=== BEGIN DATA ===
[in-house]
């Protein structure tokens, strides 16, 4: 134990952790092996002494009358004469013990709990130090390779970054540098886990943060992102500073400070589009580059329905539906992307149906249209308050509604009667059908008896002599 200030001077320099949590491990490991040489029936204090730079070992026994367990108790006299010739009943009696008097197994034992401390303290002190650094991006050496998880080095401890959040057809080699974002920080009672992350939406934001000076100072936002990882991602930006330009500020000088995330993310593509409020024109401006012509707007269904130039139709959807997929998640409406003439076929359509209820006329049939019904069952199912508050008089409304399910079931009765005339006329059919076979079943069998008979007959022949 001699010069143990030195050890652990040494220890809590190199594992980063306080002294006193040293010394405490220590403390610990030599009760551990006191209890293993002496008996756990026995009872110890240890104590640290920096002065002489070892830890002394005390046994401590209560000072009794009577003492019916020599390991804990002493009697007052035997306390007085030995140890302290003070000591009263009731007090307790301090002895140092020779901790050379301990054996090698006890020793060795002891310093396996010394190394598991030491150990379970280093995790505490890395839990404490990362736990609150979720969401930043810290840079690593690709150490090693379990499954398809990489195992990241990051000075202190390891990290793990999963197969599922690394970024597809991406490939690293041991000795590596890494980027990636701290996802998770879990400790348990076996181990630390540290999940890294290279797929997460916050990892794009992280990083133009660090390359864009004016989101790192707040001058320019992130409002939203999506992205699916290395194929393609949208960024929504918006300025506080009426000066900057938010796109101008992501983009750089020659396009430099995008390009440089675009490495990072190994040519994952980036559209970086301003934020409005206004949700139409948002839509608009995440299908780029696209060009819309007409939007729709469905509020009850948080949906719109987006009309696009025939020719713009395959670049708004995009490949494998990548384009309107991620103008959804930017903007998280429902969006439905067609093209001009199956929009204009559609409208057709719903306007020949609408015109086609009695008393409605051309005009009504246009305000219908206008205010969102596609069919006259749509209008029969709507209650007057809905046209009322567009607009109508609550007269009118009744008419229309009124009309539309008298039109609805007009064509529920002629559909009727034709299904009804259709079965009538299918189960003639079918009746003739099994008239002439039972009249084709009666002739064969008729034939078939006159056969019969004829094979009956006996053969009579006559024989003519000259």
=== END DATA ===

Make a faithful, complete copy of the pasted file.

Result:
[in-house]
């Protein structure tokens, strides 16, 4: 134990952790092996002494009358004469013990709990130090390779970054540098886990943060992102500073400070589009580059329905539906992307149906249209308050509604009667059908008896002599 200030001077320099949590491990490991040489029936204090730079070992026994367990108790006299010739009943009696008097197994034992401390303290002190650094991006050496998880080095401890959040057809080699974002920080009672992350939406934001000076100072936002990882991602930006330009500020000088995330993310593509409020024109401006012509707007269904130039139709959807997929998640409406003439076929359509209820006329049939019904069952199912508050008089409304399910079931009765005339006329059919076979079943069998008979007959022949 001699010069143990030195050890652990040494220890809590190199594992980063306080002294006193040293010394405490220590403390610990030599009760551990006191209890293993002496008996756990026995009872110890240890104590640290920096002065002489070892830890002394005390046994401590209560000072009794009577003492019916020599390991804990002493009697007052035997306390007085030995140890302290003070000591009263009731007090307790301090002895140092020779901790050379301990054996090698006890020793060795002891310093396996010394190394598991030491150990379970280093995790505490890395839990404490990362736990609150979720969401930043810290840079690593690709150490090693379990499954398809990489195992990241990051000075202190390891990290793990999963197969599922690394970024597809991406490939690293041991000795590596890494980027990636701290996802998770879990400790348990076996181990630390540290999940890294290279797929997460916050990892794009992280990083133009660090390359864009004016989101790192707040001058320019992130409002939203999506992205699916290395194929393609949208960024929504918006300025506080009426000066900057938010796109101008992501983009750089020659396009430099995008390009440089675009490495990072190994040519994952980036559209970086301003934020409005206004949700139409948002839509608009995440299908780029696209060009819309007409939007729709469905509020009850948080949906719109987006009309696009025939020719713009395959670049708004995009490949494998990548384009309107991620103008959804930017903007998280429902969006439905067609093209001009199956929009204009559609409208057709719903306007020949609408015109086609009695008393409605051309005009009504246009305000219908206008205010969102596609069919006259749509209008029969709507209650007057809905046209009322567009607009109508609550007269009118009744008419229309009124009309539309008298039109609805007009064509529920002629559909009727034709299904009804259709079965009538299918189960003639079918009746003739099994008239002439039972009249084709009666002739064969008729034939078939006159056969019969004829094979009956006996053969009579006559024989003519000259």